Observations on Comparative Politics. Exceptionalism, and Party Systems
The following, from an interview in Haaretz with Mark Mellman, a US political consultant who worke din the recent Israeli elections with Yair Lapid, is an excellent definition of comparative politics (although that is not the intent):
Q. But people in Israel think that we are unique
A. What would be truly unique is if someone said “no were not unique, we’re like everybody else.” Saying you are unique is not unique. I worked in Chicago, where people on the South Side say: don’t think we’re like the North Side, and don’t think that anything you know from the North is relevant to the South side. But whether you’re working in Hawaii or in California or in New York or in Venezuela or in Albania or in Israel – there are differences, of course, but there are also similarities, and to be able to understand the similarities and the differences is an important part of the job.
This struck me on a couple of levels. First, this is fundamentally what comparative political inquiry is: the systematic understanding of similarities and differences across cases to help produce a broader understanding of the political. Second, it is a good example of how groups of people like to think that they are somehow exceptional or unique when, in fact, they only think that because they don’t know all that much about other places. This is a mistake that Americans writ large make all time. Of course, everybody thinks that they, or their group, is exceptional (and maybe sometimes they are), but often our view of how special we are is derived from the fact that we only know one thing and we just assume that it has to be special. This reminds of Seymour Martin Lipset’s observation that “…it is impossible to understand a country without seeing how it varies from others. Those who know only one country know no country.”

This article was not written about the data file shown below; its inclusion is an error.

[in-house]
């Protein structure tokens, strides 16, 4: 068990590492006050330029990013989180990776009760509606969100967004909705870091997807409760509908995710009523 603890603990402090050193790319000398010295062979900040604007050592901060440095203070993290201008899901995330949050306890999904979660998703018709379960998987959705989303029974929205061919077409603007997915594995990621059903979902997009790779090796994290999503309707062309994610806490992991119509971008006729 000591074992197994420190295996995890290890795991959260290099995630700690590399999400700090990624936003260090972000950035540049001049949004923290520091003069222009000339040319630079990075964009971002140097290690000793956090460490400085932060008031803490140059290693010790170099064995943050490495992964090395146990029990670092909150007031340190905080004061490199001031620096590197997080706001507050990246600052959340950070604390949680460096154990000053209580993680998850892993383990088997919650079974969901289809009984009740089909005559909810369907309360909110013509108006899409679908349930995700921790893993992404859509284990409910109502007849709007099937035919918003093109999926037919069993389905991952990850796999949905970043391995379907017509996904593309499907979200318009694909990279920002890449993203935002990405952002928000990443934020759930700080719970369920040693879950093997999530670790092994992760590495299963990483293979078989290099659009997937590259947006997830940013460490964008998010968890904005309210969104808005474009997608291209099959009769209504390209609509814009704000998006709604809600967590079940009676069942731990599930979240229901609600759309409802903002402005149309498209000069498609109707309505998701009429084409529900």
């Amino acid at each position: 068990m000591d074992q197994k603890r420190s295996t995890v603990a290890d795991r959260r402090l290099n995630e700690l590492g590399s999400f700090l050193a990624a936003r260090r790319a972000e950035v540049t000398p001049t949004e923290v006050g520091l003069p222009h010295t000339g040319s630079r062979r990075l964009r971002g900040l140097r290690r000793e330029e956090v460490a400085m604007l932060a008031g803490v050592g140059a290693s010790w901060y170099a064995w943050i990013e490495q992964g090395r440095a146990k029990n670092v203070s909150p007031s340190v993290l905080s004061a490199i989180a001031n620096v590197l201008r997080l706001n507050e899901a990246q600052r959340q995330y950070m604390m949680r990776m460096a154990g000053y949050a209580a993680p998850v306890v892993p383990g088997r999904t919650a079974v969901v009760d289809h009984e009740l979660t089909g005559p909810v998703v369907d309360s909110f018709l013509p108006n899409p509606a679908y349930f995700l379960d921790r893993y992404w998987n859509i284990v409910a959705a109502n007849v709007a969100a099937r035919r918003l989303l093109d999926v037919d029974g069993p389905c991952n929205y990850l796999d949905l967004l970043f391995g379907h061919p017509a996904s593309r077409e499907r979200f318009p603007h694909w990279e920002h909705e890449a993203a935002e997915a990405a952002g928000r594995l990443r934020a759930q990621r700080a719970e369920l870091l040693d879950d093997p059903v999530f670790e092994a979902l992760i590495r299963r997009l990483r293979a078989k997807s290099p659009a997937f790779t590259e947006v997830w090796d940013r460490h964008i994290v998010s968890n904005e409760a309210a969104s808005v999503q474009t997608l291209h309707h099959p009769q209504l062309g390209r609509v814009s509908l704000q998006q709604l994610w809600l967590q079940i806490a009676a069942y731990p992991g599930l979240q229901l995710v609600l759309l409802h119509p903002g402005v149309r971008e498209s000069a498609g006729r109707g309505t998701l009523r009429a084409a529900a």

Mellman also makes an interesting observation about party systems (the answer is in the context of comparing elections in Israel, a multiparty system, and the US, a two-party system):
“there is a big strategic difference between a two party system and a multiparty system. In a two party system, when you go negative on your opponent only two things can happen and both of them are good: either people vote for you or decide not to vote at all. In a multiparty system, however, you can drive them to vote for someone else altogether.”
It is interesting to consider the way in which the institutional parameters of politics in a given country can significantly effect he incentives for differing types of political behavior.
h/t: Matthew Shugart via FB.